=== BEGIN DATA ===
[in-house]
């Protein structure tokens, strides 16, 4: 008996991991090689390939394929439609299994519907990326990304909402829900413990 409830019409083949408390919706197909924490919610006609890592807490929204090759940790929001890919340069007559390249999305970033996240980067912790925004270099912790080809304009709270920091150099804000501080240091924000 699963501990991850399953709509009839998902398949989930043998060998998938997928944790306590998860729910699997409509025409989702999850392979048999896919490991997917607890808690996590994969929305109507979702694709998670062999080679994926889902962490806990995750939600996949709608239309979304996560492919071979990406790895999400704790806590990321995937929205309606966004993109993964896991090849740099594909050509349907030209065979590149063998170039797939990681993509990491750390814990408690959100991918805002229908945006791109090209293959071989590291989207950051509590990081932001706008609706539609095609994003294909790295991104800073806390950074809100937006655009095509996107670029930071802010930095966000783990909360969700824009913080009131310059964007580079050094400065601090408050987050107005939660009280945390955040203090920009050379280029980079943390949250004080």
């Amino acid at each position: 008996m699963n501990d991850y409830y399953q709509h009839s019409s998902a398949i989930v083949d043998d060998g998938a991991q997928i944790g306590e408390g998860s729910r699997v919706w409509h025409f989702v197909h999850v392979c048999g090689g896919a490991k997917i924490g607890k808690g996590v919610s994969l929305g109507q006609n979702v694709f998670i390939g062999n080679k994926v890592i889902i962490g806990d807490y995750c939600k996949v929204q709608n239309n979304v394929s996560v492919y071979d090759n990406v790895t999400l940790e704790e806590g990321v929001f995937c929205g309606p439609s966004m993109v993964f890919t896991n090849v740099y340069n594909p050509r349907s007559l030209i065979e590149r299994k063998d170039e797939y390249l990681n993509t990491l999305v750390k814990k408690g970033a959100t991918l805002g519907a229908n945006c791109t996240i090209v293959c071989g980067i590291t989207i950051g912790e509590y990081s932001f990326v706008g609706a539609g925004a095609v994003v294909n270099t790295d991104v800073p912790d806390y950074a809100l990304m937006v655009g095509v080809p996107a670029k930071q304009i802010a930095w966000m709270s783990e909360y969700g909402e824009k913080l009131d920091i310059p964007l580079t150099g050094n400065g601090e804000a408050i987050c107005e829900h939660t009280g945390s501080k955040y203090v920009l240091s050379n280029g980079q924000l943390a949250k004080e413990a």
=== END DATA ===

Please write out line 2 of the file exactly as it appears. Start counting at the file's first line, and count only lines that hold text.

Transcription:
């Protein structure tokens, strides 16, 4: 008996991991090689390939394929439609299994519907990326990304909402829900413990 409830019409083949408390919706197909924490919610006609890592807490929204090759940790929001890919340069007559390249999305970033996240980067912790925004270099912790080809304009709270920091150099804000501080240091924000 699963501990991850399953709509009839998902398949989930043998060998998938997928944790306590998860729910699997409509025409989702999850392979048999896919490991997917607890808690996590994969929305109507979702694709998670062999080679994926889902962490806990995750939600996949709608239309979304996560492919071979990406790895999400704790806590990321995937929205309606966004993109993964896991090849740099594909050509349907030209065979590149063998170039797939990681993509990491750390814990408690959100991918805002229908945006791109090209293959071989590291989207950051509590990081932001706008609706539609095609994003294909790295991104800073806390950074809100937006655009095509996107670029930071802010930095966000783990909360969700824009913080009131310059964007580079050094400065601090408050987050107005939660009280945390955040203090920009050379280029980079943390949250004080």